Lately, I've had to remind myself that even within traumatic circumstances, one can find moments of beauty to celebrate. These are the places where raw love shines through the darkness. Here are a few of these moments I noticed and wrote down for myself this month:

  • Let us remember that people died in each other's arms in the tragedies in Nevada and California.
  • Let us remember the hundreds of heroes who chose to be vulnerable and to put themselves in harm's way and their lives at risk to save others.
  • Let us remember the generosity of spirit within all those who came from faraway places to feed and clothe and care for those affected by the disasters. 
          Pema Chodron shares that, the "gesture of universal friendship has been likened to a drop of fresh spring water. If we put it on a rock in the sunshine, it will soon evaporate. If we put it in the ocean, however, it will never be lost." None of us knows what the future holds. Keeping our heart open, so we can be present to the love all around us is a worthy effort in troubling times. Recognizing the uncertainty of life, let us dedicate ourselves to this moment and to all beings as a gesture of our love and solidarity. (Meb

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Upcoming Events

We are currently scheduling events for 2017 and 2018.
Please let us know if you have
any suggestions for venues or
events where we can continue
the miracle discussion.

March 1, 2018
Presentation and Discussion
Ministry of Mothers Group
St. Gregory the Great Church
Scripps Ranch, CA

Facetime and Skype are
wonderful ways to share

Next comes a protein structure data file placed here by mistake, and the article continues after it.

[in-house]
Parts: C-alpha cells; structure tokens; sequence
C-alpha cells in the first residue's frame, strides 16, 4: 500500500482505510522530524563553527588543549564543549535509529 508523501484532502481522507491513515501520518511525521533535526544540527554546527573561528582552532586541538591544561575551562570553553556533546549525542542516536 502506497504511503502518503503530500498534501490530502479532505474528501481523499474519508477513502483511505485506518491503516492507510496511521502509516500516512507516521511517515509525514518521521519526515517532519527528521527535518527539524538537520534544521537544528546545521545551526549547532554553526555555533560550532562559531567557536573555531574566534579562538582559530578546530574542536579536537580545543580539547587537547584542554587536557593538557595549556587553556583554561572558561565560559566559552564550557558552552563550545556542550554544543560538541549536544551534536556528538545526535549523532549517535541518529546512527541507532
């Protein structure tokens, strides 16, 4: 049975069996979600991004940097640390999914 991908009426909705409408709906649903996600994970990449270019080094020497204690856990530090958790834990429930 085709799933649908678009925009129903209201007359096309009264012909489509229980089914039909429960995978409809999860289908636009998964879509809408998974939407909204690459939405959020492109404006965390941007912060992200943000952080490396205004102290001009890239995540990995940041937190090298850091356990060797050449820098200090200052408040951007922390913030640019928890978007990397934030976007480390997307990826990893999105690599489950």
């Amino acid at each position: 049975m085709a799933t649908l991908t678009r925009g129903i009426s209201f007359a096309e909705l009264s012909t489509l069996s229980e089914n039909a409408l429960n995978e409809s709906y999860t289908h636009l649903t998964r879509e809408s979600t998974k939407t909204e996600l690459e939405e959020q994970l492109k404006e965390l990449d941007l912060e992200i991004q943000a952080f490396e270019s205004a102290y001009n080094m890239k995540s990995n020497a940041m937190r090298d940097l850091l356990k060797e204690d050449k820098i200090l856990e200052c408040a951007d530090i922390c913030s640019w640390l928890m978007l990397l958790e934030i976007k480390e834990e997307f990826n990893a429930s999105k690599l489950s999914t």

conversation and connect
over miracles. Thank you to the
book clubs around the country
who have invited us into their
homes and their lives. It has
transformed and rewarded all
of us. Please let us know if you
would like us to virtually visit
your book group or club!

Thank you to Mysterious Ways for the Facebook Live Interview
with Katie 

Thank you to Miracle Hunter, Michael O'Neill on Relevent Radio for his interview with Katie on The Miracle Chase (go to minute 8:30)

St. Mary's Women's Council,
Santa Clara University Alumni &
Georgetown University Alumni

for wonderful Miracle Discussions

Listen to the first of our
radio series with Kristin Ace
Where Human-ness
meets Spirituality

and the follow-up session describing the numerous ripples
that occur when miracles meet generosity of spirit.

Thank you to the Portland Book Review

and the PrayersWork blog

for featuring The Miracle Chase
with such inspirational reviews.

Earlier editions of this enewsletter are
available at 

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please join our mailing list at

Thank you for asking your local library and book store
to carry The Miracle Chase...

Joan, Katie and Meb
co-authors of The Miracle Chase
It's About Survival
"I want to warm up to the world and feel blessed, even as I face evil and death." The Miracle Chase